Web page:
One thing we do know, however, is that we’ll see the bond between Joan and Don deepen this season. “The Don/Joan dynamic is something that we do explore, and don’t take this the wrong way, but we do explore as the show goes on. They have worked together for a long time they know one another very well and I’ll leave it at that,” Hamm said in the BAFTA interview. Whether this means romantic sparks will fly between them or not is open for interpretation, but our gut says we’ll never see them in bed together.
Weiner addressed Peggy’s trajectory in an interview with Slate: “Has she matured and grown? Professionally she’s become more sophisticated. She’s certainly learned a lot about how to do her job. Her personal life? Who knows? In Season 3 she had a one night stand with this young guy and there was some issue about how he doesn’t have a condom. And so she won’t sleep with him.”
But Elizabeth Moss’s conversation with Vulture seems more illuminating to us. “There’s something that Matt said, that these characters have to figure out what they want and how to go after it,” she said. “That summed up my character.” Yeah, we could deal with a little more of Peggy kicking ass in Season 5.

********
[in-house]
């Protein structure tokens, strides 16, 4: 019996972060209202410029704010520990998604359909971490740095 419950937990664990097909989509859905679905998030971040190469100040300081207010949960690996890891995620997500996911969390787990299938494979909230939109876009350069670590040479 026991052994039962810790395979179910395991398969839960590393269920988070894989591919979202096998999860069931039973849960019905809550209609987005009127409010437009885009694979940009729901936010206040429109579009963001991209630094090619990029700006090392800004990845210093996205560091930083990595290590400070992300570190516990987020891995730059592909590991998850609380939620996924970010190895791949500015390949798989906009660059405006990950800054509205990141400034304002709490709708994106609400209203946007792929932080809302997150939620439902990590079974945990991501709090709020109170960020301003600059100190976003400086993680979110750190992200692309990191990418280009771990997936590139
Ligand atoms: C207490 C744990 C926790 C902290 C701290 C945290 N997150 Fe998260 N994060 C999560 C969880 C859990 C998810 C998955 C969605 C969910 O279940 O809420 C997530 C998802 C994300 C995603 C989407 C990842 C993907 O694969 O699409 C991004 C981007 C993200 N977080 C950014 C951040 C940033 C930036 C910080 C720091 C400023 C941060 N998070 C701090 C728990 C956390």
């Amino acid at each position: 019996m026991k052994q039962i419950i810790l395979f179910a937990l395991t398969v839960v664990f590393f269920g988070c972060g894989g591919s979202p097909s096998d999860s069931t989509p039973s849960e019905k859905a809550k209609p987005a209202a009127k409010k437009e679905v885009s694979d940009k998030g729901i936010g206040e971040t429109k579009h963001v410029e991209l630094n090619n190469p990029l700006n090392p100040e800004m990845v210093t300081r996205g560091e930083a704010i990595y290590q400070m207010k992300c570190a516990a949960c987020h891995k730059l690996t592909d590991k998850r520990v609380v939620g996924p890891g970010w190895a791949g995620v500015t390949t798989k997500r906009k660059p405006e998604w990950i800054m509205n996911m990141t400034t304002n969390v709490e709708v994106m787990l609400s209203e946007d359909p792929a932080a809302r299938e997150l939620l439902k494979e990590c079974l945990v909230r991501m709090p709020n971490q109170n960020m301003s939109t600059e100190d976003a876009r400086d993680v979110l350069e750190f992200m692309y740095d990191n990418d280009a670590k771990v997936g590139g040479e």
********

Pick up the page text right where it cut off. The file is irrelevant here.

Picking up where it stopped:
We’ll be seeing more of Betty — next season. According to Weiner in EW, “There will be less of her, but it’s not because people don’t like her or she’s not essential to the story. She’s in it, and she will be a big part of it again next season.” So, it looks like that Don-Betty reconciliation that Mad Men teased in the Season 4 finale won’t be happening just yet.
Race may be a major issue this year — it comes up in the premiere, at least.
“There’s a line in Episode 3,” Weiner told the Times, “where somebody goes, ‘When is everything going to get back to normal?’ And who hasn’t felt that right at this minute?”